It appealed for urgent access to the region to provide emergency assistance.
Communications and aid access are blocked since the conflict between the federal army and fighters loyal to Tigray leadership began a month ago.
Nearly 100k Eritrean refugees are in Tigray. They fled political persecution and compulsory military service.
A lot of focus has been on the tens of thousands who have fled to Sudan from Tigray during the fighting, but there’s also concern about these Eritreans.
The UNHCR also said it had been “alarmed” at unconfirmed reports of attacks and abductions and at the refugee camps.
Ethiopia’s Prime Minister Abiy Ahmed announced on Sunday that the military offensive in Tigray had ended after federal forces took control of Tigray’s capital, Mekelle.
But Debretsion Gebremichael, who leads the Tigray People’s Liberation Front (TPLF), said fighting still continues and his forces have made some gains.
‘Hunger a real danger’
Concerns about the state of the Eritrean refugees are growing by the hour, the UNHCR said during an appointment in Geneva.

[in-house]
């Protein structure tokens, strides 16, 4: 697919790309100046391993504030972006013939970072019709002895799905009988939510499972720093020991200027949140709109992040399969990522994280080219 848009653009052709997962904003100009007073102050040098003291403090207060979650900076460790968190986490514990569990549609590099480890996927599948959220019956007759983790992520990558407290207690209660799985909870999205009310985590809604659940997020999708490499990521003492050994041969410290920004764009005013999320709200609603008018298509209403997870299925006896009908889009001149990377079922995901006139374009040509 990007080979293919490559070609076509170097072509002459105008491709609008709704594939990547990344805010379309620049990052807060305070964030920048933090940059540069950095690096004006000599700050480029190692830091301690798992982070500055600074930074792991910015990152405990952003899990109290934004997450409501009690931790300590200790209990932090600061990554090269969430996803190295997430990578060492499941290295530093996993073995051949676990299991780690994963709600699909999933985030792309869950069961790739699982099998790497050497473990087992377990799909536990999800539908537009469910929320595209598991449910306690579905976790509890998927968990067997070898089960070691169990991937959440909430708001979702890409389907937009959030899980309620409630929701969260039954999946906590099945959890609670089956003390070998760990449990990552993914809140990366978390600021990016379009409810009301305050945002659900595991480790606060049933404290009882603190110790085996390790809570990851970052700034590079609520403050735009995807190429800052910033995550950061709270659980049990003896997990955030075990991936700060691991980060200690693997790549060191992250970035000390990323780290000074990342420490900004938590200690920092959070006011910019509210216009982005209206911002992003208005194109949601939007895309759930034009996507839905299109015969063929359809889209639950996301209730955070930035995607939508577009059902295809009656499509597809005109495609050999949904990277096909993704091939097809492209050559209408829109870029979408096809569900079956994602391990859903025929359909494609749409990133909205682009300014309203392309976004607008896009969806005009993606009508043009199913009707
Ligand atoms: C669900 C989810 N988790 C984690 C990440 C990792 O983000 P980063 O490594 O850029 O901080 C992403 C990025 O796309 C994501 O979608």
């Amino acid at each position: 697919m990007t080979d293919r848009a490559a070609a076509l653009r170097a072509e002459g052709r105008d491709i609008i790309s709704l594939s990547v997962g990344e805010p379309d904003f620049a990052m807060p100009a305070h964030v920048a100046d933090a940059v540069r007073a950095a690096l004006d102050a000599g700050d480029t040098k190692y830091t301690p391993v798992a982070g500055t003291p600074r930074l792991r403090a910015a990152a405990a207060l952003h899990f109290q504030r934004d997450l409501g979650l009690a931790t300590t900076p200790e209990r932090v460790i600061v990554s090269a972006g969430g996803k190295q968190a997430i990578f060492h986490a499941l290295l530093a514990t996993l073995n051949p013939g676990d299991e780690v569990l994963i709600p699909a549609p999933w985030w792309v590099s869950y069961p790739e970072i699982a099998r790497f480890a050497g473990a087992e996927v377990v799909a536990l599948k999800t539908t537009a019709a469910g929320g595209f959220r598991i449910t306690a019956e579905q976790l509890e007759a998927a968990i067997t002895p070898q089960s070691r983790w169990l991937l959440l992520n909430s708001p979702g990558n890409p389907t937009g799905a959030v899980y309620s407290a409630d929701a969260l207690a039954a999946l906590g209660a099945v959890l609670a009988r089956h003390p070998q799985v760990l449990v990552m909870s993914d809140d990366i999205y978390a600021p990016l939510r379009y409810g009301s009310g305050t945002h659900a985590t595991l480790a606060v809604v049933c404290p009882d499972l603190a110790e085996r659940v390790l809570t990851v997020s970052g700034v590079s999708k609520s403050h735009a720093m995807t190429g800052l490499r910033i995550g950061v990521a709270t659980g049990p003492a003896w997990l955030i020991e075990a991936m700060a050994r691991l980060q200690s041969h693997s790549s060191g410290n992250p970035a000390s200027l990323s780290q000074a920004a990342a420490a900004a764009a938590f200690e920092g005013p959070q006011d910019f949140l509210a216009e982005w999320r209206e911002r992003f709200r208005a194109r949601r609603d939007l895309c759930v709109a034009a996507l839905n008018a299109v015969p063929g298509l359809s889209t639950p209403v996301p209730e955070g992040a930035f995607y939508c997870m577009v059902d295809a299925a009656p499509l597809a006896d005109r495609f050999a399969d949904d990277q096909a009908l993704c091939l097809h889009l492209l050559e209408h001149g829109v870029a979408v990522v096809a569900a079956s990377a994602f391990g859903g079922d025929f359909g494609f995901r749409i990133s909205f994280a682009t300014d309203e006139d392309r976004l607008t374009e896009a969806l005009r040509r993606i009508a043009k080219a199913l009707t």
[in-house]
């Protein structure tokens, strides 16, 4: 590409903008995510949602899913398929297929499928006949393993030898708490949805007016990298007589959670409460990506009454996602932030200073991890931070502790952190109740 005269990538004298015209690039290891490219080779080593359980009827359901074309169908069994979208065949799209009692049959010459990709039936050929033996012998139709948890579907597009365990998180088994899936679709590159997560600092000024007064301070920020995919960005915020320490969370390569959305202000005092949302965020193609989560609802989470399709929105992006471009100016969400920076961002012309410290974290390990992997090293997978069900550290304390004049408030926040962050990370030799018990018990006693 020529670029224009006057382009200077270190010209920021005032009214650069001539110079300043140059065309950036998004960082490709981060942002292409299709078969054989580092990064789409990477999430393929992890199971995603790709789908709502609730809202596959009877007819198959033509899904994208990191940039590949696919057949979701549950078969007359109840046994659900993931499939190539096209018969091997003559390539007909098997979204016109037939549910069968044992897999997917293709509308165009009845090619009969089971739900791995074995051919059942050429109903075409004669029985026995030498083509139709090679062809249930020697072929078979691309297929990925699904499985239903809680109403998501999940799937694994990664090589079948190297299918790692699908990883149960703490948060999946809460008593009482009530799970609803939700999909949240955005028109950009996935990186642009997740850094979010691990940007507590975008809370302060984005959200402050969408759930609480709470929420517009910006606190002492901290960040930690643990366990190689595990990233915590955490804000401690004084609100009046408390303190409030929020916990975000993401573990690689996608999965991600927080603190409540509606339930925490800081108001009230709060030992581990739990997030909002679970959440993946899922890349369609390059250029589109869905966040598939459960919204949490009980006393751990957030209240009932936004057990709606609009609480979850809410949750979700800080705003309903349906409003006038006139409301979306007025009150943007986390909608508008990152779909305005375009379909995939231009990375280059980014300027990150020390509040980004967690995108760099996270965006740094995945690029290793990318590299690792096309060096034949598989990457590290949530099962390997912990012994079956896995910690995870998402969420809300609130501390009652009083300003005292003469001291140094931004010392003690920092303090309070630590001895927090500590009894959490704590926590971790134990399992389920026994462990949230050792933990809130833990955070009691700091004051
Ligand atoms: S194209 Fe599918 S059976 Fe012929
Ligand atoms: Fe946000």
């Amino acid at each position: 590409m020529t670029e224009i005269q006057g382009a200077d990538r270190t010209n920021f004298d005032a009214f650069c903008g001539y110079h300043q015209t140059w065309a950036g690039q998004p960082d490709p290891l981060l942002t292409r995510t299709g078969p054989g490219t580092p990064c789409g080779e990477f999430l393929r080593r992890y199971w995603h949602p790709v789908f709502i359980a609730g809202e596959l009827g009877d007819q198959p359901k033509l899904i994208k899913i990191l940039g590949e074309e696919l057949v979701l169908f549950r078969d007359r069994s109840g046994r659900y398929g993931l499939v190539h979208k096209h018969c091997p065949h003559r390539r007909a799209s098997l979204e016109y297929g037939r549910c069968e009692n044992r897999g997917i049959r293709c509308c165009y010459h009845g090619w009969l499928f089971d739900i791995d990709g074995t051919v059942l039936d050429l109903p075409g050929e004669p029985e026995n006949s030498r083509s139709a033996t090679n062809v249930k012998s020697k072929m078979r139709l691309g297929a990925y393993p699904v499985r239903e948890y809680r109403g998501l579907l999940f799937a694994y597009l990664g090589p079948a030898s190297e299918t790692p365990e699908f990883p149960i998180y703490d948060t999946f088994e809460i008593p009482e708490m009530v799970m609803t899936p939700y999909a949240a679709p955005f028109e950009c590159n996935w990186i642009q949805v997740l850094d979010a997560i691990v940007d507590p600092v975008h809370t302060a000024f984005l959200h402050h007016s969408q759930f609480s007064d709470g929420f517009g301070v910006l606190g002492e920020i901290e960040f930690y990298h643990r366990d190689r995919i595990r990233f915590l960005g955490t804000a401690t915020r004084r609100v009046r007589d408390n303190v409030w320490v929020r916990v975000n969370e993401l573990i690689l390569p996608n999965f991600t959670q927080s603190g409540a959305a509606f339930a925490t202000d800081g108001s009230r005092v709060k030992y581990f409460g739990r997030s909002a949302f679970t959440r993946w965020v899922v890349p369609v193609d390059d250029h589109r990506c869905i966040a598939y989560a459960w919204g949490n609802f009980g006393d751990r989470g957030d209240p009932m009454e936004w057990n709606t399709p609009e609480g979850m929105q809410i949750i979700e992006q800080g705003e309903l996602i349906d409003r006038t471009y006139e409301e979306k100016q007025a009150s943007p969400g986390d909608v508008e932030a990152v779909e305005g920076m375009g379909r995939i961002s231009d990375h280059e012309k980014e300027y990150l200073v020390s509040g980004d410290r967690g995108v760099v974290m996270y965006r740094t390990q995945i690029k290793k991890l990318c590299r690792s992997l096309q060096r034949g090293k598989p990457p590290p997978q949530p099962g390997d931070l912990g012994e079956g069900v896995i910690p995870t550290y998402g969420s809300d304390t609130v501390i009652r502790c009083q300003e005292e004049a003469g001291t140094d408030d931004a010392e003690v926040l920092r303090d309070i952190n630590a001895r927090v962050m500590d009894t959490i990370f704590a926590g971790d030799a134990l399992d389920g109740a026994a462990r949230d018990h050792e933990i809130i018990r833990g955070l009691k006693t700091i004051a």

“The camps will have now run out of food supplies – making hunger and malnutrition a real danger, a warning we’ve been issuing since the conflict began nearly a month ago.
“Our extreme worry is that we hear about attacks, the fighting near the camps, we hear about abductions and made removals, so this is often vital for us to possess that access to travel and see what went on over there,” its spokesman Babar Baloch told journalists.
The UNHCR also involved the protection of all civilians.
Mr. Abiy told parliament on Monday that not one civilian had been killed since the govt. launched its offensive in early November.
The government has also said it’d open up a humanitarian corridor.